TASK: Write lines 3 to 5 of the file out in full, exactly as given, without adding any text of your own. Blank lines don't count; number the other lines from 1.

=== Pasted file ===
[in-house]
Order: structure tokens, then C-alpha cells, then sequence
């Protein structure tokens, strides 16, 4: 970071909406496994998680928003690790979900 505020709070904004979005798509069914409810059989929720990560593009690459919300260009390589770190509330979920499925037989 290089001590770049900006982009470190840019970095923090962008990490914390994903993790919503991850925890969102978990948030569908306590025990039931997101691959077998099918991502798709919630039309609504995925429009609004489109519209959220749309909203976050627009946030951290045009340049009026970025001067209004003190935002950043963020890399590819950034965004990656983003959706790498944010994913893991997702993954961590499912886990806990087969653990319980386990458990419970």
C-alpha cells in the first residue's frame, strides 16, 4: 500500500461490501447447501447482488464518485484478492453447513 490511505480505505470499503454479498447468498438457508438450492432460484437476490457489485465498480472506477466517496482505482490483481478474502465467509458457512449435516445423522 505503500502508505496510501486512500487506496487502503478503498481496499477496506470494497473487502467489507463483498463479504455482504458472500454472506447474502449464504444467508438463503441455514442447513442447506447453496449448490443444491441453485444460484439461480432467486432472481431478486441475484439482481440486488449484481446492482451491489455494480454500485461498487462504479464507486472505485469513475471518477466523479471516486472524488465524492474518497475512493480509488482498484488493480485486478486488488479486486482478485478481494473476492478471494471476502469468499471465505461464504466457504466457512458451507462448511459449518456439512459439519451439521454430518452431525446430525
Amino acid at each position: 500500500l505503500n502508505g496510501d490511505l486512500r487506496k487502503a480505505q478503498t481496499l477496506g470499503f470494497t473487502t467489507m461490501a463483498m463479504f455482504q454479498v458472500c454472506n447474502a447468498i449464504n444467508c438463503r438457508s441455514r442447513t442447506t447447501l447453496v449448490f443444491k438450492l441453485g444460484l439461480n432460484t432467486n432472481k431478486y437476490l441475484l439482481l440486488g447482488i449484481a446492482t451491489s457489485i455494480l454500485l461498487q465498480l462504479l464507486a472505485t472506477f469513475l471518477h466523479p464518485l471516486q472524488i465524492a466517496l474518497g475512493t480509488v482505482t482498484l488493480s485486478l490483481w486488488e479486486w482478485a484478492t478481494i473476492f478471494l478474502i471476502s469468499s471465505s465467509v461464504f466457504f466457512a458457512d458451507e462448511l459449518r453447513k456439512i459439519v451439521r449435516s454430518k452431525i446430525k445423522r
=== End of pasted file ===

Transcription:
């Protein structure tokens, strides 16, 4: 970071909406496994998680928003690790979900 505020709070904004979005798509069914409810059989929720990560593009690459919300260009390589770190509330979920499925037989 290089001590770049900006982009470190840019970095923090962008990490914390994903993790919503991850925890969102978990948030569908306590025990039931997101691959077998099918991502798709919630039309609504995925429009609004489109519209959220749309909203976050627009946030951290045009340049009026970025001067209004003190935002950043963020890399590819950034965004990656983003959706790498944010994913893991997702993954961590499912886990806990087969653990319980386990458990419970």
C-alpha cells in the first residue's frame, strides 16, 4: 500500500461490501447447501447482488464518485484478492453447513 490511505480505505470499503454479498447468498438457508438450492432460484437476490457489485465498480472506477466517496482505482490483481478474502465467509458457512449435516445423522 505503500502508505496510501486512500487506496487502503478503498481496499477496506470494497473487502467489507463483498463479504455482504458472500454472506447474502449464504444467508438463503441455514442447513442447506447453496449448490443444491441453485444460484439461480432467486432472481431478486441475484439482481440486488449484481446492482451491489455494480454500485461498487462504479464507486472505485469513475471518477466523479471516486472524488465524492474518497475512493480509488482498484488493480485486478486488488479486486482478485478481494473476492478471494471476502469468499471465505461464504466457504466457512458451507462448511459449518456439512459439519451439521454430518452431525446430525
Amino acid at each position: 500500500l505503500n502508505g496510501d490511505l486512500r487506496k487502503a480505505q478503498t481496499l477496506g470499503f470494497t473487502t467489507m461490501a463483498m463479504f455482504q454479498v458472500c454472506n447474502a447468498i449464504n444467508c438463503r438457508s441455514r442447513t442447506t447447501l447453496v449448490f443444491k438450492l441453485g444460484l439461480n432460484t432467486n432472481k431478486y437476490l441475484l439482481l440486488g447482488i449484481a446492482t451491489s457489485i455494480l454500485l461498487q465498480l462504479l464507486a472505485t472506477f469513475l471518477h466523479p464518485l471516486q472524488i465524492a466517496l474518497g475512493t480509488v482505482t482498484l488493480s485486478l490483481w486488488e479486486w482478485a484478492t478481494i473476492f478471494l478474502i471476502s469468499s471465505s465467509v461464504f466457504f466457512a458457512d458451507e462448511l459449518r453447513k456439512i459439519v451439521r449435516s454430518k452431525i446430525k445423522r